While waiting -- and waiting -- for our entrees, we dallied over bottles of Polar Beer ($2.39), a South American import that tastes a lot like Old Milwaukee. Finally the waitress returned with a delicious plate of bistec de palomilla, steak Cuban-style ($4.89), a simple cut of beef pounded thin, lightly seasoned and slightly charred. Arroz blanco was proof that white rice never need be bland. The grains were pearly and plump, glistening with a bit of oil. Black beans were stewed until tender in a thick, natural gravy. My friend's lechon adado, or roast pork ($5.89), was a lean cut of meat, yet juicy. He had more of the beans and rice, and sweet, firm platanos maduros, or ripened plantains (99 cents).

    We were there about 45 minutes longer than necessary, but it was a pleasant stay. We might have been there even longer, except my friend ventured past the door that warned "Waitress Only" to ask for dessert and the check. But I did enjoy the flan con coco ($1.39), a rich custard with sweet coconut meat.

    Mimis Cafe is new construction trying to wear an old-world face. Sitting on Millenia Boulevard, on the fringe of our most popular consumer mecca, there wasn't anything authentic or quaint about it.

    Actually, Mimis is exactly the kind of restaurant I hate. Don't get me wrong, the food is fine. Not great, but good enough. What I hate about this kind of restaurant is the jumbled, unfocused menu of more than 100 items. Mimis features everything from comfort food to New Orleans jambalaya to diner fare to brunch to pseudo-Asian to middle-of-the-road Italian – all of it trying too hard to unexceptionally please the masses. Also distasteful are the bright, prefabricated rooms filled with assembled paraphernalia – a fake 2-foot wrought-iron porch hosting a phony candlelit table hovered over our table. When dining at an establishment like Mimis, one can't help but think of the market surveys and trend magazines that must have inspired it.

    The ruling theme at Mimis is New Orleans, although one can't help but wonder why. I searched and searched for an answer. Was the founder/CEO Tom Simms from New Orleans? No. Did he spend a lot of time there? No. Was his muse Mimi Cajun? No.

    "We used to be more French countryside," the PR representative told me. "But we found that the New Orleans theme had BROADER APPEAL." Say no more.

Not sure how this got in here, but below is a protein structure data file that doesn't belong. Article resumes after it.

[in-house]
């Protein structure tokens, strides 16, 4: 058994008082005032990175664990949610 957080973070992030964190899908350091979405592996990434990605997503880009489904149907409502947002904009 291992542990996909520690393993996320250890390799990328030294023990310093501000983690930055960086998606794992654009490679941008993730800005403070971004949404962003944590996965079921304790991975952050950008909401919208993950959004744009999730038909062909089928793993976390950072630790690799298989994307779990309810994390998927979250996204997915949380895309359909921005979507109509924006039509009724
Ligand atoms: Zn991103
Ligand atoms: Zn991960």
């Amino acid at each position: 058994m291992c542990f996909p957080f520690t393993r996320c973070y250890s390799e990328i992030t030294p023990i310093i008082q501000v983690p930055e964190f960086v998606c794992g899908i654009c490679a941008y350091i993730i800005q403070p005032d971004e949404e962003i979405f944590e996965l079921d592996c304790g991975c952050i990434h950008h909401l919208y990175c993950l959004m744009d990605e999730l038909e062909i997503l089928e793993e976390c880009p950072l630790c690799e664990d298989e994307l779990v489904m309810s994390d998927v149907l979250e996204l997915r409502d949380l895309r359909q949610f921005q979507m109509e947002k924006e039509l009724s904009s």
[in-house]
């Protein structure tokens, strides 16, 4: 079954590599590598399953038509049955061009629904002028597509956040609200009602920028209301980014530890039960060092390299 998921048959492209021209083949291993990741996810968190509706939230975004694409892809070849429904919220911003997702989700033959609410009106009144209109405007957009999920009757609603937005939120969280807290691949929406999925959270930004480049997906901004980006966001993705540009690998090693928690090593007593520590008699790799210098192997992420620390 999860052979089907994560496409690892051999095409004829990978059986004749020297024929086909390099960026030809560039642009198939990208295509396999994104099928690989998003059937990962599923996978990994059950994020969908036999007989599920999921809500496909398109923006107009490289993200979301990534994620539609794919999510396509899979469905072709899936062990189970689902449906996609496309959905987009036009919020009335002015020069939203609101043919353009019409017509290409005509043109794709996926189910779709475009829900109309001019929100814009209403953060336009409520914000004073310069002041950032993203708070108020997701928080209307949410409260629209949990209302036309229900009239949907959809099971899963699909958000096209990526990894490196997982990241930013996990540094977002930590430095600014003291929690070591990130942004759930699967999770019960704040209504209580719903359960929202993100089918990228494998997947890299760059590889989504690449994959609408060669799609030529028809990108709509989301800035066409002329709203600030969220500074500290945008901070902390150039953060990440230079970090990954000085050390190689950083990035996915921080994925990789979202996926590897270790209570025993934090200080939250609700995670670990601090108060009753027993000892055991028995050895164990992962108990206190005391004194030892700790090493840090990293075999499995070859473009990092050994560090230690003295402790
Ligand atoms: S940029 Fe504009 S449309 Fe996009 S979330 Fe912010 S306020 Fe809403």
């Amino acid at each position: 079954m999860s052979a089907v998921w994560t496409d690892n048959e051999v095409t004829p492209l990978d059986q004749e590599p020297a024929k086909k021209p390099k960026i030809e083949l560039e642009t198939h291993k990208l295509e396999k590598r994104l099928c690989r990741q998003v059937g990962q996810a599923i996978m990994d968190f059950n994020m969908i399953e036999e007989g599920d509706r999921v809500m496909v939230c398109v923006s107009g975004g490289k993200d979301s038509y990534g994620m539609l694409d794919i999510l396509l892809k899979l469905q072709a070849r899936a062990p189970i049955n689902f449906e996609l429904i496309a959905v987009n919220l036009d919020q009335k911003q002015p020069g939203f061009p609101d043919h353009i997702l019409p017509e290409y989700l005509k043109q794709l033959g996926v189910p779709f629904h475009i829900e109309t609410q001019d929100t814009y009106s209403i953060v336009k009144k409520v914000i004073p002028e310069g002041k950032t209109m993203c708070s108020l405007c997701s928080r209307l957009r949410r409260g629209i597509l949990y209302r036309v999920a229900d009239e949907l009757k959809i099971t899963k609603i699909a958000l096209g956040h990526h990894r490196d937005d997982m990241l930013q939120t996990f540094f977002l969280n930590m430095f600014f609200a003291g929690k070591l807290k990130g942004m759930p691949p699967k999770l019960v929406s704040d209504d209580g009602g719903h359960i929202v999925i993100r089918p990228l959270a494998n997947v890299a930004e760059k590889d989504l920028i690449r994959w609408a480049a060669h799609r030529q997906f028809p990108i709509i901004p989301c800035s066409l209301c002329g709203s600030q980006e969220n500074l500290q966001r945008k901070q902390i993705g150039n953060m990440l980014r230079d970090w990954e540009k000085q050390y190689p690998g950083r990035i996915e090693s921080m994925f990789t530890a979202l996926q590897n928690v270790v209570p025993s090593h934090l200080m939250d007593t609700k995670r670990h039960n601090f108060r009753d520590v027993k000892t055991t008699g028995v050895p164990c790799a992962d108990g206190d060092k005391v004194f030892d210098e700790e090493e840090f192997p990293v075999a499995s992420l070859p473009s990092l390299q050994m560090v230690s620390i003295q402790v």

So Mimis has nothing to do with New Orleans, despite the décor, and even the proprietors do not consider it a New Orleans-style restaurant. Mimis, in fact, started in 1978 in Orange County, Calif., as a place that served hearty portions of freshly prepared food at reasonable prices. And that mission is what Mimis continues to do moderately well. The only problem is that when you see a New Orleans theme you mouth-wateringly expect Cajun or Creole dishes, which are sparse on their bloated menu. We tried the pasta jambalaya ($12.29), an oversized dish of penne with chicken, shrimp, sausage and pork tossed in a lightly spicy sauce. It was good enough to finish, but lacked depth. The other Cajun-style offerings on the menu included popcorn shrimp ($8.99), a Cajun chicken sandwich ($8.79) and a rather large portion of bread pudding with whiskey sauce ($4.79). Clearly, none of these dishes were made by that breed of New Orleans chef who has the flavor of the "holy trinity" (green peppers, onions and celery) running through his or her veins.

    As for comfort food, I tried the barbecue meat loaf ($9.99), which is made fresh daily. The meat was tender and flavorful, while the sauce was a sticky, sweet concoction that seemed a cross between pan gravy and Texas-style barbecue sauce.

    We tried the soup special, corn chowder ($3.99), which was a little on the thick side but was spiked with fresh red peppers and sweet kernels of corn.

    As of last July, the Bob Evans restaurant company has owned Mimis Cafe, and they are expanding (like every other chain outfit). By next spring they'll have gone from zero to six restaurants in Florida alone. A new store already opened in Altamonte Springs on Feb. 15 and I have to wonder: Will Orlando's local market take to it as well as tourists have?

    Fill your belly at Mimis, yes. But if you really want to eat – in the sense of engaging in a transcendent journey of culinary sensations – head somewhere that is run by passion rather than market surveys.